That a special committee of the House be appointed with the purpose of conducting hearings and proposing a plan for a postal banking system administered under the Canada Post Corporation; that this Committee consist of ten members of which six shall be from the government party, three from the Official Opposition, and one from the New Democratic Party, provided that the Chair is from the government party; that in addition to the Chair, there be one Vice-Chair from each of the recognized opposition parties; that the Committee have all the powers of a standing committee as provided in the Standing Orders; that the members to serve on the said Committee be appointed by the Whip of each party by depositing with the Clerk of the House a list of his or her party’s members of the Committee no later than a week after the adoption of the said motion; that the quorum of the Committee be as provided for in Standing Order 118, provided that at least one member of each recognized party be present; that membership substitutions be permitted from time to time, if required, in the manner provided for in Standing Order 114(2); and that the Committee report to the House no later than 12 months after the adoption of this motion.
Mr. Speaker, it gives me great pleasure, as the NDP critic for Canada Post, to bring Motion No. 166 forward for debate today.
In a country as vast and diverse as Canada, Canada Post is the jewel in the crown of public service corporations, providing the vital service that keeps us connected. While the corporation and its workers have come under attack over the past few years, Canada Post continues to deliver. It is the first choice of countless vendors who, in this digital age, ship parcels ordered online from coast to coast to coast.
We should recognize that the work of Canada Post is accomplished by workers, members of the Canadian Union of Postal Workers and the Canadian Postmasters and Assistants Association, who, despite the pressures of neo-liberalism and globalization to privatize, continue to deliver quality public service that is accessible and affordable to all.
I am proud to be a member of this NDP caucus, which has always supported labour rights and which understands that, absolutely and without exaggeration, upholding those rights is fundamental to democracy. None of us can forget the spring of 2011 when the summer recess of the House was delayed because freedom of association and the right to organize and collectively bargain was under threat by the Conservative government of the day, a government that imposed back-to-work legislation on CUPW members who had been locked out by Canada Post.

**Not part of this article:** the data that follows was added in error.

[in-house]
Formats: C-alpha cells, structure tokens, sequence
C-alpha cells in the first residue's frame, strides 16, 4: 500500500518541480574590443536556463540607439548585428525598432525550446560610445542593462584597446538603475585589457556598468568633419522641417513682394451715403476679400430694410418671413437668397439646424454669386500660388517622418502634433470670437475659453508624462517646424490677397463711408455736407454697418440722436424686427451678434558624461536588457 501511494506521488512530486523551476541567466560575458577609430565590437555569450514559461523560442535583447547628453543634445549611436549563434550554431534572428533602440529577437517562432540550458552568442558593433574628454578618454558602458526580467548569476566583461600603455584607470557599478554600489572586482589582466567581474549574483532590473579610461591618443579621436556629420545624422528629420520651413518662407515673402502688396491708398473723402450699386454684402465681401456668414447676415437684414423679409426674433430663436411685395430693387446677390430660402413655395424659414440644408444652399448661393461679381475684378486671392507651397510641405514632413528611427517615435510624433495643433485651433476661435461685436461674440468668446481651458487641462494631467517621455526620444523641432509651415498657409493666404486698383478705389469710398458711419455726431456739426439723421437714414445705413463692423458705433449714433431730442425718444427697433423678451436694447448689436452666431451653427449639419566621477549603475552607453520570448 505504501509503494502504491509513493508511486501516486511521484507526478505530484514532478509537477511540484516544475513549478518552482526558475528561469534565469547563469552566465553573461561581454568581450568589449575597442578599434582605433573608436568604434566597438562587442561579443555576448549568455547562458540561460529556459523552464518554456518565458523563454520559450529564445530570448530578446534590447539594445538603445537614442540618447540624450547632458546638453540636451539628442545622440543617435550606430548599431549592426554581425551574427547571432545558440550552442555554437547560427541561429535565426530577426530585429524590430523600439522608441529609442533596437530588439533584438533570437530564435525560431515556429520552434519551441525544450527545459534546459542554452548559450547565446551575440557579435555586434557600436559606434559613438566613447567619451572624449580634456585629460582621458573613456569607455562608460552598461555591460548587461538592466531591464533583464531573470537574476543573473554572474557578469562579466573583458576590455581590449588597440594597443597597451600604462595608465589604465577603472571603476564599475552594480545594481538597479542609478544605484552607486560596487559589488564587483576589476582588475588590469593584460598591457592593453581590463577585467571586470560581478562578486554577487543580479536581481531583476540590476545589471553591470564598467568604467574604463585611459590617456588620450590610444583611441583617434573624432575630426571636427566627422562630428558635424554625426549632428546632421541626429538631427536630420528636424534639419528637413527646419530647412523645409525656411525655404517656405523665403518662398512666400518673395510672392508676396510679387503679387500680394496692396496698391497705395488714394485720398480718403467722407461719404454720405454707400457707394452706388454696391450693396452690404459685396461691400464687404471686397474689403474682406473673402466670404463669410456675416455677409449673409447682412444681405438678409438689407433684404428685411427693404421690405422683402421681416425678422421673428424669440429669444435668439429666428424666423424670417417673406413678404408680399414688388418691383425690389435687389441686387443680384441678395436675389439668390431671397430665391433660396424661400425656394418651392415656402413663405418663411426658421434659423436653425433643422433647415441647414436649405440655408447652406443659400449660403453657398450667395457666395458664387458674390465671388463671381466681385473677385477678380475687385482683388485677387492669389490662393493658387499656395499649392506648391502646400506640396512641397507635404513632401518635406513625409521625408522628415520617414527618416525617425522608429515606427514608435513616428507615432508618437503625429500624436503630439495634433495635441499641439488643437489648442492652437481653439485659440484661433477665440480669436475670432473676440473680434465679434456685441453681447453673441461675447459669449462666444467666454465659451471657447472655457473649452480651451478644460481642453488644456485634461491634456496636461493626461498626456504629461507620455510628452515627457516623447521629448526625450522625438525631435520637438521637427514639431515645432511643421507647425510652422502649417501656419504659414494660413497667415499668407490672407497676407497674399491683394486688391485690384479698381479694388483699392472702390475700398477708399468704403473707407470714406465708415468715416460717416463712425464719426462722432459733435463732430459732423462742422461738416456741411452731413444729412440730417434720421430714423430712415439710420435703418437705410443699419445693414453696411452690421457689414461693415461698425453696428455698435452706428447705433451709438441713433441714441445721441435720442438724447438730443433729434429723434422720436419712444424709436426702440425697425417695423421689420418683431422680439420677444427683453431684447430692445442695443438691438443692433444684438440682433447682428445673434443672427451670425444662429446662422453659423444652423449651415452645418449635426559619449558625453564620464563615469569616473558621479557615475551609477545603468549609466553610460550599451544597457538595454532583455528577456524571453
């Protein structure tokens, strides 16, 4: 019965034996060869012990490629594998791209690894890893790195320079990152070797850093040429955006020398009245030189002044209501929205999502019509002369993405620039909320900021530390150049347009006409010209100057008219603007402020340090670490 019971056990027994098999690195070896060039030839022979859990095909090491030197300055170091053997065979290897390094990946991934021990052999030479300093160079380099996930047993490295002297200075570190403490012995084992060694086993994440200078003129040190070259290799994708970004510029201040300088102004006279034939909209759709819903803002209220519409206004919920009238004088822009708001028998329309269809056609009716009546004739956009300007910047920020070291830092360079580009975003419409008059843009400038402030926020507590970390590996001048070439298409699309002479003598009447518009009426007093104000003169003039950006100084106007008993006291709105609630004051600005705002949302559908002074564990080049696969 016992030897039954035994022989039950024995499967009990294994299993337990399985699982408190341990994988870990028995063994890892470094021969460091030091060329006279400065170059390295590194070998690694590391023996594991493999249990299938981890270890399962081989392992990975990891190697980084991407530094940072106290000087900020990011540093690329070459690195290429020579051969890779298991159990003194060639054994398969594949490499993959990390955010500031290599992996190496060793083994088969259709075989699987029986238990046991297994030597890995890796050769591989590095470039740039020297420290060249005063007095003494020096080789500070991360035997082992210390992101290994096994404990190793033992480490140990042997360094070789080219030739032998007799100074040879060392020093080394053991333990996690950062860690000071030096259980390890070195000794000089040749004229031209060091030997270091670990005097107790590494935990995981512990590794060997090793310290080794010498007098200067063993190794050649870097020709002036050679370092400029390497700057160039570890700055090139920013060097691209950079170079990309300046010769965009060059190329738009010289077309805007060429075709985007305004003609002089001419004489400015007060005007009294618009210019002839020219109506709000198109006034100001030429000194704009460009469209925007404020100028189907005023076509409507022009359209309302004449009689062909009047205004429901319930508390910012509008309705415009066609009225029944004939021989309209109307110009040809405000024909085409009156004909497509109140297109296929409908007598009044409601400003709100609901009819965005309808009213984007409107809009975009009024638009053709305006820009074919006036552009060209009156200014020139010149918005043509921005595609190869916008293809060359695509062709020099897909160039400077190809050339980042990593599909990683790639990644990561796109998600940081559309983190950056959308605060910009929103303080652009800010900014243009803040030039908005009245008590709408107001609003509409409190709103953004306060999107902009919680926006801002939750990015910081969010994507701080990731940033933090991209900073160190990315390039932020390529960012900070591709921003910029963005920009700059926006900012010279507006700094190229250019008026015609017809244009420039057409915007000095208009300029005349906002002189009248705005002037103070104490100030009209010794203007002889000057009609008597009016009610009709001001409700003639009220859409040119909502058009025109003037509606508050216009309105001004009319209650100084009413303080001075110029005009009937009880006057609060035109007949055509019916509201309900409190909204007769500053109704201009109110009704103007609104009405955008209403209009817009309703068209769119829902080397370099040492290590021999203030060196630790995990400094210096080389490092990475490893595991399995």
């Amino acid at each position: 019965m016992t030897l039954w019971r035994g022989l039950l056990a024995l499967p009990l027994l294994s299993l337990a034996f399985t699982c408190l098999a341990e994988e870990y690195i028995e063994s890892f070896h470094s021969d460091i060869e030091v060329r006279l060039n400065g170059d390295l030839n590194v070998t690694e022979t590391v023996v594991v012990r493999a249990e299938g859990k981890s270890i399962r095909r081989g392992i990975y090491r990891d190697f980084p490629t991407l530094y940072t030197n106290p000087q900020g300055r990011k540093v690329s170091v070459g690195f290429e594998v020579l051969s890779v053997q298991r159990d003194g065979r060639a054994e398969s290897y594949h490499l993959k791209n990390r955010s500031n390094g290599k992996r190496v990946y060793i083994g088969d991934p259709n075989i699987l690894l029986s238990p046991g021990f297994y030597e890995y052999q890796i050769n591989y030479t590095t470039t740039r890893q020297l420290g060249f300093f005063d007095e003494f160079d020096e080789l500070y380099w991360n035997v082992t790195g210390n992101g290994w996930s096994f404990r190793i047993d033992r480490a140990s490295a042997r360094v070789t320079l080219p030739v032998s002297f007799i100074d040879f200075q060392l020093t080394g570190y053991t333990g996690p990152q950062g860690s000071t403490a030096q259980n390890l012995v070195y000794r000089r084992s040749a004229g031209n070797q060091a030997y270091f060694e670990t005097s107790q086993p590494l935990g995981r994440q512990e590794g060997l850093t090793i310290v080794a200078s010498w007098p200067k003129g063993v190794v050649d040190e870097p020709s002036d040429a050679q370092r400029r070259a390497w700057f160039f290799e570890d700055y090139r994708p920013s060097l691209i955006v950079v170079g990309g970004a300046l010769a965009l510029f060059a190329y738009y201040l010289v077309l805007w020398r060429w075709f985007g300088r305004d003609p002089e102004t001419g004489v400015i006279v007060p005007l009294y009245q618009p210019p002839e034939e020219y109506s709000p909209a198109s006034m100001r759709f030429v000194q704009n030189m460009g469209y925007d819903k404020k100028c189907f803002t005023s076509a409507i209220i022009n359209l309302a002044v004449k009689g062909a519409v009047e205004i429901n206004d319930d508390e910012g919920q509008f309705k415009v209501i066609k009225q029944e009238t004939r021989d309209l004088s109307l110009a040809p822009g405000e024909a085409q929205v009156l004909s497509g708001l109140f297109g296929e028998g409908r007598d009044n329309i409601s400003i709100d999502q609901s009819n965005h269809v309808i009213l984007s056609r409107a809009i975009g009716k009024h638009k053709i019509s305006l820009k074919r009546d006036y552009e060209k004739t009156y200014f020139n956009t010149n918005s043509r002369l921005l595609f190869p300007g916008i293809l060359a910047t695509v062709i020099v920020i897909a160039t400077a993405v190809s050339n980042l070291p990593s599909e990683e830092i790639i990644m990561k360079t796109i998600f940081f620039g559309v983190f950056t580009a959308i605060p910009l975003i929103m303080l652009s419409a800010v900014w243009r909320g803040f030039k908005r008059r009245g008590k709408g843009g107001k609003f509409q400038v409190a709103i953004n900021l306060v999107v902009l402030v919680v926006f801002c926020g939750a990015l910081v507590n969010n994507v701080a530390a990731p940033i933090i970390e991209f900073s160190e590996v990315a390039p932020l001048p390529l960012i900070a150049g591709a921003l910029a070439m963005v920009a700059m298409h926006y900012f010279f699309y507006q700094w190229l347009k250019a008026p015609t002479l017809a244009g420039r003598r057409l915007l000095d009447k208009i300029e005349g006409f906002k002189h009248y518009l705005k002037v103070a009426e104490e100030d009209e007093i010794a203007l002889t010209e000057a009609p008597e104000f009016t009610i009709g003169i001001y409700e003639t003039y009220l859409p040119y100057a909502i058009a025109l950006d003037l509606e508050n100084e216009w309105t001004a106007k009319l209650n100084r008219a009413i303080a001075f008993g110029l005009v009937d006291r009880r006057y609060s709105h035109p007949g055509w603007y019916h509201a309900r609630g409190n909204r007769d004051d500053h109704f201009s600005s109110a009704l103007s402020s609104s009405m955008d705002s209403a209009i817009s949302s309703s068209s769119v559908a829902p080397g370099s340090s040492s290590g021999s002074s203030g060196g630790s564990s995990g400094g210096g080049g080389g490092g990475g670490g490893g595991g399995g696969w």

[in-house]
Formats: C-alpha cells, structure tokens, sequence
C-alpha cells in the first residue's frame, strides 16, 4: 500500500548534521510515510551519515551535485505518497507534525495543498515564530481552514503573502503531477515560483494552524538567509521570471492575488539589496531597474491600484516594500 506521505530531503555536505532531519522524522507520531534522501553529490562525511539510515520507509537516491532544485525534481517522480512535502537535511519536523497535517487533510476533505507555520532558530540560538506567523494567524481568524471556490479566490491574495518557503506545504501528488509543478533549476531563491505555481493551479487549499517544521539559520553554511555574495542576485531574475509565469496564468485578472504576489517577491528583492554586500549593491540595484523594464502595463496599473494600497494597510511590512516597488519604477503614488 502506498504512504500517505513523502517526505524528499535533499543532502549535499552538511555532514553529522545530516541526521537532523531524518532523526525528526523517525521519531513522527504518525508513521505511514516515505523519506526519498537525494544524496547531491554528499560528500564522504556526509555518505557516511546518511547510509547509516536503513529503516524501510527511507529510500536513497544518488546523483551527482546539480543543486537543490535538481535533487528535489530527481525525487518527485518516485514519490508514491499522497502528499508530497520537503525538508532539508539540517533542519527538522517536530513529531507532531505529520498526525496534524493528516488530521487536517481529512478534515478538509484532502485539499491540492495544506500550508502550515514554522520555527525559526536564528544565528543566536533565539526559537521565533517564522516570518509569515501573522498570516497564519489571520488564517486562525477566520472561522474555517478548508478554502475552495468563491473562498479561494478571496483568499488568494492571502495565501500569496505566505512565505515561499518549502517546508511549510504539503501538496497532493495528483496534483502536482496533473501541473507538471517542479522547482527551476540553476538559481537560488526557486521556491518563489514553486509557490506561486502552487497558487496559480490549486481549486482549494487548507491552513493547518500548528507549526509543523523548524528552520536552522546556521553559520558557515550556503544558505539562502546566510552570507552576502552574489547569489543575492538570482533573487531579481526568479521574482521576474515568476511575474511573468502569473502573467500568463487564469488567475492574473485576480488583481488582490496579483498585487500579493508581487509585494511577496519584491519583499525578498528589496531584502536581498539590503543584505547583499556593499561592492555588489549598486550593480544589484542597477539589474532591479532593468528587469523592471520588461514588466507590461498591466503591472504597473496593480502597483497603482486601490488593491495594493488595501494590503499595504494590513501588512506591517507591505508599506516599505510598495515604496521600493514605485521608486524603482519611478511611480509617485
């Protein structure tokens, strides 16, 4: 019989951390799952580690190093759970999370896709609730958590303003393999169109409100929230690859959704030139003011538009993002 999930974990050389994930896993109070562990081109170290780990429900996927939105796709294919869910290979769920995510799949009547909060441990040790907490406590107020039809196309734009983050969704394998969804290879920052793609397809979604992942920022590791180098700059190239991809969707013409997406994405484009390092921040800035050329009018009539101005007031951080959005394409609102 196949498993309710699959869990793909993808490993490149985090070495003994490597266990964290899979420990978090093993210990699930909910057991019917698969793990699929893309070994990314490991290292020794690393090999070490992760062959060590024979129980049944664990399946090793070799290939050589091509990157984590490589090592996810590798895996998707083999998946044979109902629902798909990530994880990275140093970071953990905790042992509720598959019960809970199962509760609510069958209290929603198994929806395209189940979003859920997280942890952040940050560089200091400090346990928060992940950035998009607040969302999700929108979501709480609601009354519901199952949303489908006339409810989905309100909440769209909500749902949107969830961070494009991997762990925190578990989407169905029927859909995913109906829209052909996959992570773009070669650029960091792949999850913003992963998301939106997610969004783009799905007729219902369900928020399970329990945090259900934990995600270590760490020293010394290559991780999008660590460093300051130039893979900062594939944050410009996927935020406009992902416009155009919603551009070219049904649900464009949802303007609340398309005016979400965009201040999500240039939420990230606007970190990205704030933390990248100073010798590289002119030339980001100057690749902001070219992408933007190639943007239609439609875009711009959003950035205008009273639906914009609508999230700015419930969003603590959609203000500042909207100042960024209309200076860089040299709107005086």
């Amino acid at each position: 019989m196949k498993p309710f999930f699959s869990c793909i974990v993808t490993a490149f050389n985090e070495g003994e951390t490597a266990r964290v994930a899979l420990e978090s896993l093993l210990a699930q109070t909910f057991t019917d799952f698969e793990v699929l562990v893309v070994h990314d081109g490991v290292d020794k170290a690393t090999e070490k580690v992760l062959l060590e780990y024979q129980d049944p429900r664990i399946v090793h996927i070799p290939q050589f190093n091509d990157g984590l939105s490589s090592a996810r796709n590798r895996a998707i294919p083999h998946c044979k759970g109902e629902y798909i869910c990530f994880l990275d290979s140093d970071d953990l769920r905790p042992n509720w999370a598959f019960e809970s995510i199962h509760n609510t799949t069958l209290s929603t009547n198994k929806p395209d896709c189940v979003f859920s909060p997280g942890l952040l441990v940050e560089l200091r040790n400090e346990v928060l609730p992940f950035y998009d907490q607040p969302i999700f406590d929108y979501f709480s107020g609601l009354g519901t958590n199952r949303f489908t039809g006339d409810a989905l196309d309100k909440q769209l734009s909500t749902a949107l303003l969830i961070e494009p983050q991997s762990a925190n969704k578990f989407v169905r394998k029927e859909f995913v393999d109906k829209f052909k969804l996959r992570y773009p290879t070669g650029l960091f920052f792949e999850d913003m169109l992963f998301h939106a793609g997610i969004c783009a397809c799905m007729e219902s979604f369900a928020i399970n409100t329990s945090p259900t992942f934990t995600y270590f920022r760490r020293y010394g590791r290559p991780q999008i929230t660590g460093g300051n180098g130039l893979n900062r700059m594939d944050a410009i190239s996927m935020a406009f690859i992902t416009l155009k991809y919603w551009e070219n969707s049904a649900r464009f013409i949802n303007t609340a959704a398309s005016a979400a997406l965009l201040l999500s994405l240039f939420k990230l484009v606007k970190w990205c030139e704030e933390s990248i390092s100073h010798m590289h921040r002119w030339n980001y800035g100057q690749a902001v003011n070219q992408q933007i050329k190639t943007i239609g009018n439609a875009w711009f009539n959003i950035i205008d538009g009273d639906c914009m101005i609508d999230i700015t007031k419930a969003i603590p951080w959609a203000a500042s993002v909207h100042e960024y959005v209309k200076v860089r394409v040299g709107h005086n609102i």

I encourage all members of the House to familiarize themselves with the speech given here by NDP leader Jack Layton in defence of the workers and in opposition to the legislation. In the meantime, I would like to quote from Jack's praise of the workers at Canada Post. He said:
I do not think a more diverse group of Canadians could be found anywhere. They come from absolutely every background. Maybe that is why there is a certain appreciation of the importance of the mail. In a way it is a part of the democratic communication process that brought them to Canada in the first place, the notion that people can communicate freely, that they can speak their mind and that there is a public postal service to make sure people can communicate with each other.
Many of them will mention the charter of rights and so on that we have here in Canada, and how proud they are to be Canadians and to be working on behalf of Canadians. That is why I found it very distressing to see them being partitioned off as though they were somehow not part of the 33 million Canadians. They are as much a part of the 33 million Canadians as anybody else.